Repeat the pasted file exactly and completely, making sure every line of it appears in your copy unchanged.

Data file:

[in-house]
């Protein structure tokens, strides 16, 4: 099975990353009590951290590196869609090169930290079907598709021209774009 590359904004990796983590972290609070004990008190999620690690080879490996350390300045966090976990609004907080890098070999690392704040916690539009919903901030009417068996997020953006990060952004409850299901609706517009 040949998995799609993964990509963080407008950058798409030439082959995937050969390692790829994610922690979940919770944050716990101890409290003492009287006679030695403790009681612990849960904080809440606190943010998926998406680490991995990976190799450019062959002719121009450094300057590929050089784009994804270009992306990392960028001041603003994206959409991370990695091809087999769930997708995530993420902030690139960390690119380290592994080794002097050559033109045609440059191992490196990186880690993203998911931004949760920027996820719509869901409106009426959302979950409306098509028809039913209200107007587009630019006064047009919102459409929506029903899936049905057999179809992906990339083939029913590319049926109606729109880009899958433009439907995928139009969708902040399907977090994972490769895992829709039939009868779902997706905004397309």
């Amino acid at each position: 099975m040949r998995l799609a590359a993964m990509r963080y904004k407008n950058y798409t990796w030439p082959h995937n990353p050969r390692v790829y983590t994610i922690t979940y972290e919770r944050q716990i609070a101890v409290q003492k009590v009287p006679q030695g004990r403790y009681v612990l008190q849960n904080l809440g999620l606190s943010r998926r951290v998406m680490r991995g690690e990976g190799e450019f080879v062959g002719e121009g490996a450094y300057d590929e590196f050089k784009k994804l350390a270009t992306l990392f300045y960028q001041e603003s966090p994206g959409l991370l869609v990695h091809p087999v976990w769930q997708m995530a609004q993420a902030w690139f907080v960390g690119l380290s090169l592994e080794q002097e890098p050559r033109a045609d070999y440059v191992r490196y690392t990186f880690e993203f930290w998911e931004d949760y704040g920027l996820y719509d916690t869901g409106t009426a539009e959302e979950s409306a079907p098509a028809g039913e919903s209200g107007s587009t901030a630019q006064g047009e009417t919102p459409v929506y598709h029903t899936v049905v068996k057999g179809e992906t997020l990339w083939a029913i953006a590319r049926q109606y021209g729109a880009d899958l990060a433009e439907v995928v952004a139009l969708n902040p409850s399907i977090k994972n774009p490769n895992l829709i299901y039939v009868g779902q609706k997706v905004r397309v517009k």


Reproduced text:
[in-house]
């Protein structure tokens, strides 16, 4: 099975990353009590951290590196869609090169930290079907598709021209774009 590359904004990796983590972290609070004990008190999620690690080879490996350390300045966090976990609004907080890098070999690392704040916690539009919903901030009417068996997020953006990060952004409850299901609706517009 040949998995799609993964990509963080407008950058798409030439082959995937050969390692790829994610922690979940919770944050716990101890409290003492009287006679030695403790009681612990849960904080809440606190943010998926998406680490991995990976190799450019062959002719121009450094300057590929050089784009994804270009992306990392960028001041603003994206959409991370990695091809087999769930997708995530993420902030690139960390690119380290592994080794002097050559033109045609440059191992490196990186880690993203998911931004949760920027996820719509869901409106009426959302979950409306098509028809039913209200107007587009630019006064047009919102459409929506029903899936049905057999179809992906990339083939029913590319049926109606729109880009899958433009439907995928139009969708902040399907977090994972490769895992829709039939009868779902997706905004397309």
């Amino acid at each position: 099975m040949r998995l799609a590359a993964m990509r963080y904004k407008n950058y798409t990796w030439p082959h995937n990353p050969r390692v790829y983590t994610i922690t979940y972290e919770r944050q716990i609070a101890v409290q003492k009590v009287p006679q030695g004990r403790y009681v612990l008190q849960n904080l809440g999620l606190s943010r998926r951290v998406m680490r991995g690690e990976g190799e450019f080879v062959g002719e121009g490996a450094y300057d590929e590196f050089k784009k994804l350390a270009t992306l990392f300045y960028q001041e603003s966090p994206g959409l991370l869609v990695h091809p087999v976990w769930q997708m995530a609004q993420a902030w690139f907080v960390g690119l380290s090169l592994e080794q002097e890098p050559r033109a045609d070999y440059v191992r490196y690392t990186f880690e993203f930290w998911e931004d949760y704040g920027l996820y719509d916690t869901g409106t009426a539009e959302e979950s409306a079907p098509a028809g039913e919903s209200g107007s587009t901030a630019q006064g047009e009417t919102p459409v929506y598709h029903t899936v049905v068996k057999g179809e992906t997020l990339w083939a029913i953006a590319r049926q109606y021209g729109a880009d899958l990060a433009e439907v995928v952004a139009l969708n902040p409850s399907i977090k994972n774009p490769n895992l829709i299901y039939v009868g779902q609706k997706v905004r397309v517009k």